What I did venture to enter was the low structure, whose oaken door had fallen, and there I found a terrible row of ten stone cells with rusty bars. Three had tenants, all skeletons of high grade, and on the bony forefinger of one I found a seal ring with my own coat-of-arms. Sir William found a vault with far older cells below the chapel, but these cells were empty. Below them was a low crypt with cases of formally arranged bones, some of them bearing terrible parallel inscriptions carved in runes. Meanwhile, Dr. Trask had opened one of the prehistoric tumuli, and brought to light skulls which were slightly more human than a gorilla’s, and which bore indescribable ideographic carvings. Through all this horror my cat, Nigger-Man, stalked unperturbed. Once I saw him monstrously perched atop a mountain of bones, and wondered at the secrets that might lie behind his yellow eyes.
Having grasped to some slight degree the frightful revelations of this twilit area—an area so hideously foreshadowed by my recurrent dream—we turned to that apparently boundless depth of midnight cavern where no ray of light from the cliff could penetrate. We shall never know what sightless Stygian worlds yawn beyond the little distance we went, for it was decided that such secrets are not good for mankind. But there was plenty to engross us close at hand, for we had not gone far before the searchlights skewed that accursed infinity of pits in which the rats had feasted, and whose sudden lack of replenishment had driven the ravenous rodent army first to turn on the living herds of starving things, and then to burst forth from the priory in that historic orgy of devastation which the peasants will never forget.
God! Those carrion black pits of sawed, picked bones and opened skulls! Those nightmare chasms choked with the pithecanthropoid bones of countless unhallowed centuries! Some of them were full, and none can say how deep they had once been. Others were still bottomless to our searchlights, and peopled by unnamable fancies. What, I thought, of the hapless rats that stumbled into such traps amidst the blackness of their quests in this grisly Tartarus?
Once my foot slipped near a horribly yawning brink, and I had a moment of ecstatic fear. I must have been musing a long time, for I could not see any of the party but the plump Capt. Norrys. Then there came a sound from that inky, boundless, farther distance that I thought I knew; and I saw my old black cat dart past me like a winged Egyptian god, straight into the illimitable gulf of the unknown. But I was not far behind, for there was no doubt after another second. It was the eldritch scurrying of those fiend-born rats, always questing for new horrors, and determined to lead me on even unto those grinning caverns of earth’s center where Nyarlathotep, the mad faceless god, howls blindly to the piping of two amorphous idiot flute-players.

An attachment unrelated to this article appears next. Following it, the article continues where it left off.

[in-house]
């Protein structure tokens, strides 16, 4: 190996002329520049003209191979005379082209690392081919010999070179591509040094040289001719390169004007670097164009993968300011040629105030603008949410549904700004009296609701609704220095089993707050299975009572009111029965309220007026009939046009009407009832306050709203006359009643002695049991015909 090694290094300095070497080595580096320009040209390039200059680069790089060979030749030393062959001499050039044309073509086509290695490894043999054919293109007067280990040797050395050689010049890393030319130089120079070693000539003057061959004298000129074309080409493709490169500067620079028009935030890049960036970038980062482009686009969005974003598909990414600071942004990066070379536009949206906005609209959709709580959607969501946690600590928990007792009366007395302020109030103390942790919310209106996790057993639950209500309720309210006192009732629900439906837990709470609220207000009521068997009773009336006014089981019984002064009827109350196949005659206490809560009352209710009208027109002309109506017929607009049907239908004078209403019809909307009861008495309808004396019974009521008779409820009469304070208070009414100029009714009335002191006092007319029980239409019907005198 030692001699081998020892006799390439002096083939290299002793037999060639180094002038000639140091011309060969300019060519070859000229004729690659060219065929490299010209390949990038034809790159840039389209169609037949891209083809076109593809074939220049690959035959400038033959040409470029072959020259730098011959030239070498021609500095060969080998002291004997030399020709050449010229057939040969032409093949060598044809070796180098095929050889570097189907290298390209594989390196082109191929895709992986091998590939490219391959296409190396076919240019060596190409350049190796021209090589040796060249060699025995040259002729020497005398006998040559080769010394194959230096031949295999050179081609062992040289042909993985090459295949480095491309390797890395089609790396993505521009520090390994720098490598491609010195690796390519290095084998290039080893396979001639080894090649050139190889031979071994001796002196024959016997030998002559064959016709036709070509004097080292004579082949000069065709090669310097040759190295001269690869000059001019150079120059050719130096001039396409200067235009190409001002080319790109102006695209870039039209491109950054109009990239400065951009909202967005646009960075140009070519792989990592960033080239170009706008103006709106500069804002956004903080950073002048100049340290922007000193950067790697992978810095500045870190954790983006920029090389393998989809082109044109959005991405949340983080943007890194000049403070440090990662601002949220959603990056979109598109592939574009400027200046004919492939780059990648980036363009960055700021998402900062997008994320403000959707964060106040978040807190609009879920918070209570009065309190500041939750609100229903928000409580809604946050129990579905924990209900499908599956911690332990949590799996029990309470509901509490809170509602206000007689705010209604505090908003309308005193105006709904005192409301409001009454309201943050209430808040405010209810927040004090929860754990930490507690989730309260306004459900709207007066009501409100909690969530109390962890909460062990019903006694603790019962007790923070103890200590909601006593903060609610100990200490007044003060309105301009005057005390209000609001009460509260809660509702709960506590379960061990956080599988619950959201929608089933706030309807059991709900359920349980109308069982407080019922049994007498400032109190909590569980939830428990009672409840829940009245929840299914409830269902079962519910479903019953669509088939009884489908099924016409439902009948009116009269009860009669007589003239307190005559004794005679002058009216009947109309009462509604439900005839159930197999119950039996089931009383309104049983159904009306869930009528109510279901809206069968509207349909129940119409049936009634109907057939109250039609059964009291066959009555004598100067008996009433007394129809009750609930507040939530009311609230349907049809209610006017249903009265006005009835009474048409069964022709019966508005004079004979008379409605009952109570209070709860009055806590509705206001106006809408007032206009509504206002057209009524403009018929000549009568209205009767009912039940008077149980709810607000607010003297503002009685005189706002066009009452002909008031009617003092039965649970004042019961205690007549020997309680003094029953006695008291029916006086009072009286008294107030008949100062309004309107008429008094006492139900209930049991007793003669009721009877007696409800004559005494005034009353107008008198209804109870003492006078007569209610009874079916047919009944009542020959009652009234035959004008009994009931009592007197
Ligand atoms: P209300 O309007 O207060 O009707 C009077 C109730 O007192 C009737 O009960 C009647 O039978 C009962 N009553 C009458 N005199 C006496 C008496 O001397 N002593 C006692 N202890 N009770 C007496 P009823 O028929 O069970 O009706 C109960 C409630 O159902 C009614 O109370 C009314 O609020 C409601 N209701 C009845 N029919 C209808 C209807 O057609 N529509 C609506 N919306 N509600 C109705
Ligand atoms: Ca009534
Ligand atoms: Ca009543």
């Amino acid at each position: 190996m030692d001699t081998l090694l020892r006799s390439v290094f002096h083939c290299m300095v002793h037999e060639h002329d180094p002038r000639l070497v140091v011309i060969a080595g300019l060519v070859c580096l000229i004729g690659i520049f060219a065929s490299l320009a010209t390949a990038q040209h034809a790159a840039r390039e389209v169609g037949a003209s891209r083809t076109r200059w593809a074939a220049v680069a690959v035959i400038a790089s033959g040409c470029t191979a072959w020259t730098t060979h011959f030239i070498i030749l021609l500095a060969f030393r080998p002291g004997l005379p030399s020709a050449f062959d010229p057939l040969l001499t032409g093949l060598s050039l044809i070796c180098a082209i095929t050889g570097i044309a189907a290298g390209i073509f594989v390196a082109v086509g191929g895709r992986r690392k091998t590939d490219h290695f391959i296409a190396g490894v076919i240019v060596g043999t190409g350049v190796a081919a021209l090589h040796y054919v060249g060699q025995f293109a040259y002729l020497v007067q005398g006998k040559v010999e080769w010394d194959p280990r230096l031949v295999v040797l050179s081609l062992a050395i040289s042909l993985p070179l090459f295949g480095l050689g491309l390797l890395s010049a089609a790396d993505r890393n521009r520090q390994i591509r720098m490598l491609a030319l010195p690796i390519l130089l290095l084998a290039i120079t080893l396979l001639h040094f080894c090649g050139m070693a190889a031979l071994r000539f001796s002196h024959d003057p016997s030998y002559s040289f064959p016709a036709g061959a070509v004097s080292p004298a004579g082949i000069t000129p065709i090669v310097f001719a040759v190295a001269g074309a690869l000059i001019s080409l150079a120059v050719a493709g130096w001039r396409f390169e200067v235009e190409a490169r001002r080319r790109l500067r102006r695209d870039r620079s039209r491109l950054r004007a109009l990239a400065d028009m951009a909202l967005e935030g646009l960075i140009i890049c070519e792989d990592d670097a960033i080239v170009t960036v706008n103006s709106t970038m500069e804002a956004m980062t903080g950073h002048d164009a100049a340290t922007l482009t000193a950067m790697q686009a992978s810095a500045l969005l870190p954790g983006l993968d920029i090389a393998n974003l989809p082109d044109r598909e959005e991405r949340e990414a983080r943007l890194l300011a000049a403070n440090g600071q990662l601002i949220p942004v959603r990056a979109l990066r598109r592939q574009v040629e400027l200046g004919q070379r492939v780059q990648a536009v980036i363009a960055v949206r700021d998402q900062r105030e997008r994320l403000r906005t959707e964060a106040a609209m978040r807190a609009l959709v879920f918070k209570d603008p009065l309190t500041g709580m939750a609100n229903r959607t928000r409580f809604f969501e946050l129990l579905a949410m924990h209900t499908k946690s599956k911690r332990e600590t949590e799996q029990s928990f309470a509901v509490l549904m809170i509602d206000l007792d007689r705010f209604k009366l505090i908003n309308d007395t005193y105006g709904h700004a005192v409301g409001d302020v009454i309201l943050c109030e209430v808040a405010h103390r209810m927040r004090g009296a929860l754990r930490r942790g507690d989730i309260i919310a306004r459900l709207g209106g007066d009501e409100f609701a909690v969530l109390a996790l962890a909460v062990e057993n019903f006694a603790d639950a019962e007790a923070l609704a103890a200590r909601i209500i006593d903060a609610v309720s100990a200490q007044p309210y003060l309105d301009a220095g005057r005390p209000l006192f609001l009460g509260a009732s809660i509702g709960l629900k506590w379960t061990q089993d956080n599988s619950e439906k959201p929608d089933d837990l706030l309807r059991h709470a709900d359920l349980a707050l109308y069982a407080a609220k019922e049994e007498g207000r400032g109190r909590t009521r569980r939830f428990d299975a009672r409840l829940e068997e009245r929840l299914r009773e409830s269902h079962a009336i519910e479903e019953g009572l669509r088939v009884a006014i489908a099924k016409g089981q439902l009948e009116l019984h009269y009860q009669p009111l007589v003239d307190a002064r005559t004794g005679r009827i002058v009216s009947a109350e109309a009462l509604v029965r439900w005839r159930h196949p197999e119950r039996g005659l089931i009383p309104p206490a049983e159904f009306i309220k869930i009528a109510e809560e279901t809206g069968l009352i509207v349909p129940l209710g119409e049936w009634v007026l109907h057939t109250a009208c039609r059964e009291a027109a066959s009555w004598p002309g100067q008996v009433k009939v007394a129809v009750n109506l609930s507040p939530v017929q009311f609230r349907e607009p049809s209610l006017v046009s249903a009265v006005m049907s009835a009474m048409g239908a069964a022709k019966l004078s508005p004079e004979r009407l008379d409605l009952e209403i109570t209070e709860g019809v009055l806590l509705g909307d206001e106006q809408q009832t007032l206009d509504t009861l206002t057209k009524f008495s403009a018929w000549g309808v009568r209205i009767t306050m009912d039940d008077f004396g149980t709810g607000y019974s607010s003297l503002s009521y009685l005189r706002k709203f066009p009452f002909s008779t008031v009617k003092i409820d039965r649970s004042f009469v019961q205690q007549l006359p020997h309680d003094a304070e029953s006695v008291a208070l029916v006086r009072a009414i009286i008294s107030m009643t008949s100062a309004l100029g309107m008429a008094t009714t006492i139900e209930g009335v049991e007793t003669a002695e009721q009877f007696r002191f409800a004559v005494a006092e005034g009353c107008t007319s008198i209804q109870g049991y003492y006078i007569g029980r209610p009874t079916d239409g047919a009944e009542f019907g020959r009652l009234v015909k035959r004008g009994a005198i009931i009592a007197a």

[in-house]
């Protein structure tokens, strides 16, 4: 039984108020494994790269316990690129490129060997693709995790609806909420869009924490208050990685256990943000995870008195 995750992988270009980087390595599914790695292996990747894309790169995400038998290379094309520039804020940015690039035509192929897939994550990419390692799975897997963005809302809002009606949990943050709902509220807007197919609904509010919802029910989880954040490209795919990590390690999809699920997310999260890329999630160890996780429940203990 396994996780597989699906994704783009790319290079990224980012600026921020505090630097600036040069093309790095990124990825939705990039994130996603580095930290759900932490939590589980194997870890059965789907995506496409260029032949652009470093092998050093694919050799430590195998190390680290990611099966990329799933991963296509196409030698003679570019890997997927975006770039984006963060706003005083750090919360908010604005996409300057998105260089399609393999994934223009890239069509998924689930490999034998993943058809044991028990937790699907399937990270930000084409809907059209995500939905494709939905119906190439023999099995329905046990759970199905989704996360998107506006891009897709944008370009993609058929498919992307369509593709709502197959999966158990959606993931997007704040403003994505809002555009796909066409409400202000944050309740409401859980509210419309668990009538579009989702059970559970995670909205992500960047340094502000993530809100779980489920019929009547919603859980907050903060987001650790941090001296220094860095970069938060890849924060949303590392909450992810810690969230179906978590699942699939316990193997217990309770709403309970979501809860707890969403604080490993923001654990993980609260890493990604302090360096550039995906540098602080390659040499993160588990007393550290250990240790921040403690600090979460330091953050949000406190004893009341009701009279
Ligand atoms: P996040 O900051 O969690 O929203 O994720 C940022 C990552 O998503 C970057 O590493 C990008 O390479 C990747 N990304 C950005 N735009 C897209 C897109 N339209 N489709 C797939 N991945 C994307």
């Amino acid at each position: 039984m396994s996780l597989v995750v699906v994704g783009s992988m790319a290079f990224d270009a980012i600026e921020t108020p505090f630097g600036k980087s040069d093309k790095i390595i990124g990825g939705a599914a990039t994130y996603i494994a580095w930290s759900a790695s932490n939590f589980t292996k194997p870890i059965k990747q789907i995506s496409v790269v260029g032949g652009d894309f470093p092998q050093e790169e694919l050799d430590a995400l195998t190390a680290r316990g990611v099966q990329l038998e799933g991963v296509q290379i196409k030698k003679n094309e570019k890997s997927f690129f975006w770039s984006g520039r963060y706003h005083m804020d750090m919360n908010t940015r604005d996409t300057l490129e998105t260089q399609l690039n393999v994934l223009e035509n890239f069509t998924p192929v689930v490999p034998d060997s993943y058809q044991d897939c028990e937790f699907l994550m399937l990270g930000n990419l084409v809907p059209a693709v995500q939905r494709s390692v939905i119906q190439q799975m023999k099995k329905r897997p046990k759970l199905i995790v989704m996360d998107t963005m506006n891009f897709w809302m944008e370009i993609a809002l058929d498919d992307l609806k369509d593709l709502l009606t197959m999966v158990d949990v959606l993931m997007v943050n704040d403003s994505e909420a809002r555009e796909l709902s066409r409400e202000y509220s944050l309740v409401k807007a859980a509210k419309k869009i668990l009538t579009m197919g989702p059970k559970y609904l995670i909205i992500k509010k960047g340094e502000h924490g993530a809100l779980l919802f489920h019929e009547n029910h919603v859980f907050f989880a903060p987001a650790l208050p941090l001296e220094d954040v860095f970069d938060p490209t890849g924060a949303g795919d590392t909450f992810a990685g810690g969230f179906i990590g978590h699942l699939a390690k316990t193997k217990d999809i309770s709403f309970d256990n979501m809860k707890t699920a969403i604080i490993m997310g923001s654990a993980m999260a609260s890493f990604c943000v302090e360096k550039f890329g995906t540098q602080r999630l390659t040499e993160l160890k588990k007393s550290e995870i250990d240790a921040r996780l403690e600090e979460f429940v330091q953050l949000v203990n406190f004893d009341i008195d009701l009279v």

My searchlight expired, but still I ran. I heard voices, and yowls, and echoes, but above all there gently rose that impious, insidious scurrying; gently rising, rising, as a stiff bloated corpse gently rises above an oily river that flows under endless onyx bridges to a black, putrid sea. Something bumped into me—something soft and plump. It must have been the rats; the viscous, gelatinous, ravenous army that feast on the dead and the living. . . . No, no, I tell you, I am not that daemon swineherd in the twilit grotto! It was not Edward Norrys’ fat face on that flabby, fungous thing! Who says I am a de la Poer? He lived, but my boy died! Shall a Norrys hold the lands of a de la Poer? It’s voodoo, I tell you… Magna Mater! Magna Mater! Atys… Dia ad aghaidh’s ad aodann… agus bas dunach ort! Dhonas’s dholas ort, agus leat-sa… Ungl… ungl… rrrlh… chchch…
That is what they say I said when they found me in the blackness after three hours; found me crouching in the blackness over the plump, half-eaten body of Capt. Norrys, with my own cat leaping and tearing at my throat. Now they have blown up the ruins, taken my Nigger-Man away from me, and shut me into this barred room at Westcrown with fearful whispers about my heredity and experiences. Thornton is in the next room, but they prevent me from talking to him. They are trying, too, to suppress most of the facts concerning the priory. When I speak of poor Norrys they accuse me of a hideous thing, but they must know that I did not do it. They must know it was the rats; the slithering, scurrying rats whose scampering will never let me sleep; the daemon rats that race behind the padding in this room and beckon me down to greater horrors than I have ever known; the rats they can never hear; the rats, the rats in the walls.